Thanks that's a great suggestion I will definitely try it. It allows multiple use too

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51 minutes ago, ^5 clay said:

Thanks that's a great suggestion I will definitely try it. It allows multiple use too

I have done that as well, just get some sort of mat under the Tyvek and an exacto knife and make your own stencils.  Tyvek works great on slabs, paper works better on dry leather hard pots, (dip the paper in water, sponge or rib it on the pot, apply underglaze, let dry a bit, then peel the paper off. ) You can also cut your own stencils out of paper, using an exacto knife, a couple of thicknesses of paper and a mat.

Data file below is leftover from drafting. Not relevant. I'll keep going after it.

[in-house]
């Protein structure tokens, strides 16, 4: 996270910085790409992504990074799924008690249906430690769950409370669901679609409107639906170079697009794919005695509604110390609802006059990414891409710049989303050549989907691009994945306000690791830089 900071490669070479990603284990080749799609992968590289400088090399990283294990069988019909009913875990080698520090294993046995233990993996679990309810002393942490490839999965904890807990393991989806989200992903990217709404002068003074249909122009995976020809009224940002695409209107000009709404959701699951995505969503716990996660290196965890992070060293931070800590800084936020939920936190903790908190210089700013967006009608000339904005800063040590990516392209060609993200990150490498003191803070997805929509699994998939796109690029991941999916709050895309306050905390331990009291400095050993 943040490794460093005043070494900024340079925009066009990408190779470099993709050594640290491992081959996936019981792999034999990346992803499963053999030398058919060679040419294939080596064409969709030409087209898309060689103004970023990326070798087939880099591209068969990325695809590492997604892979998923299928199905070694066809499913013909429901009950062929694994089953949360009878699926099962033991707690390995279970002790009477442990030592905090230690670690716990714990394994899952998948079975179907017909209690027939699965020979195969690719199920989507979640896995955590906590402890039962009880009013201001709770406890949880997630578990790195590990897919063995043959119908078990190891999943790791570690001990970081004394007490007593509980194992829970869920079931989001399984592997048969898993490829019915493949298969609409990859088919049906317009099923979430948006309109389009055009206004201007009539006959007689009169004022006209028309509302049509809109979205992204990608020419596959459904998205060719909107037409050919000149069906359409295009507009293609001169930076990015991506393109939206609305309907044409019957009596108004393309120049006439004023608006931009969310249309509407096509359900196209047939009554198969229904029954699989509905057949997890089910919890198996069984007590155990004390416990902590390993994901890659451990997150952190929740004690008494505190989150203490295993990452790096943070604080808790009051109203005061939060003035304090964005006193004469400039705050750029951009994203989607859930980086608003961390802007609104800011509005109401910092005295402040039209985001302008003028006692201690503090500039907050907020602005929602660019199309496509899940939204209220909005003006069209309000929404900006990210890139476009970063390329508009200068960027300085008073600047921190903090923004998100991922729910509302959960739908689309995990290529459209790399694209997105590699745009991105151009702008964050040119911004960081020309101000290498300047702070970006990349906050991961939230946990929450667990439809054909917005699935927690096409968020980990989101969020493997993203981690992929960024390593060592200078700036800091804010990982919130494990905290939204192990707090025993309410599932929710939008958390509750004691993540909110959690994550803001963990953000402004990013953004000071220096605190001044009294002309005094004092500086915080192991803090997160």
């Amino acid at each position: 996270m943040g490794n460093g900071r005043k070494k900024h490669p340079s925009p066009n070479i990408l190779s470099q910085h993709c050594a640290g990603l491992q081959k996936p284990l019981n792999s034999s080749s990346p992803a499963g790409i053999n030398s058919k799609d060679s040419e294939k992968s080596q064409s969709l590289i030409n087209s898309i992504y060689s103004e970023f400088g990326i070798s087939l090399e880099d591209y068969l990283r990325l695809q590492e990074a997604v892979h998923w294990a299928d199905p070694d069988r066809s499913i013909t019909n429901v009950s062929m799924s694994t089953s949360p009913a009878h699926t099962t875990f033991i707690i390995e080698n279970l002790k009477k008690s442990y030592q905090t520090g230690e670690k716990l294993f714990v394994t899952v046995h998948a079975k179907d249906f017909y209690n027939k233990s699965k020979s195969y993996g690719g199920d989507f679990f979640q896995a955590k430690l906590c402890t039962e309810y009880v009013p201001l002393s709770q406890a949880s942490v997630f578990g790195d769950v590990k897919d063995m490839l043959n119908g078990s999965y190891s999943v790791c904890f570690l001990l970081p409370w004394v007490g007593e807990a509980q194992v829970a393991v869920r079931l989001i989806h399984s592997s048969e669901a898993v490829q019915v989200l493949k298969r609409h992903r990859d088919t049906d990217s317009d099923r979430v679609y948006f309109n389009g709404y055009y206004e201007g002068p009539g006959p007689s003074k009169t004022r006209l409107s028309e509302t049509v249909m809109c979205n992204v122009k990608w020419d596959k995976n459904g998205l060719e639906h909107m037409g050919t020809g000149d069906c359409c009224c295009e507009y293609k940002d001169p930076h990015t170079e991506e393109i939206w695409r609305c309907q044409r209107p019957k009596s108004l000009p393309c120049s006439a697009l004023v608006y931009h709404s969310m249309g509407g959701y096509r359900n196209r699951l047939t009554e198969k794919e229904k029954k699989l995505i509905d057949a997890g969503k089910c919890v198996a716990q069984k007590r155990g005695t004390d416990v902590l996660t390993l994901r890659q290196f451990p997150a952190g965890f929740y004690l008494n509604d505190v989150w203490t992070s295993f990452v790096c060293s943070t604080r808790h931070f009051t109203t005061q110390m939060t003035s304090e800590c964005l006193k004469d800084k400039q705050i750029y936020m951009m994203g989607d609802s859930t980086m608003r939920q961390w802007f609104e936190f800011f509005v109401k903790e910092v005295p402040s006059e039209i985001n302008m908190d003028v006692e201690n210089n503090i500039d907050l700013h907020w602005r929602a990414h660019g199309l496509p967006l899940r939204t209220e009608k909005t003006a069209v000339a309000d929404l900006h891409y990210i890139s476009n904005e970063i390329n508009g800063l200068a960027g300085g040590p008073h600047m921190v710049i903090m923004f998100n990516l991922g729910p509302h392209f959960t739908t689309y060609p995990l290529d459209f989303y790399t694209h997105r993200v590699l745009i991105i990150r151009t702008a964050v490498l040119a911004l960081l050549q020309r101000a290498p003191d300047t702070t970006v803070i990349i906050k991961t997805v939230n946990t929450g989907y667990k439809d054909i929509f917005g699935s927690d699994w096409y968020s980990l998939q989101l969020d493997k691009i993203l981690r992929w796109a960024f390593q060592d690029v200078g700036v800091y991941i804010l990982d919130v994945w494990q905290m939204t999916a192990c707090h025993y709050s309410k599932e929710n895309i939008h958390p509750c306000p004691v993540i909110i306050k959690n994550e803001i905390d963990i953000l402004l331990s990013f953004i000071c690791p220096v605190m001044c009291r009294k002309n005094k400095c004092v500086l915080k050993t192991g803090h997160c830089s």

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Tyvek priority mail envelopes are free at your post office or online at usps.com. Tyvek is also used to wrap houses underneath the siding and is sold in proportionately sized rolls at home centers.

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6 minutes ago, Rae Reich said:

Tyvek priority mail envelopes are free at your post office or online at usps.com. Tyvek is also used to wrap houses underneath the siding and is sold in proportionately sized rolls at home centers.

I was thinking the same thing, thanks Rae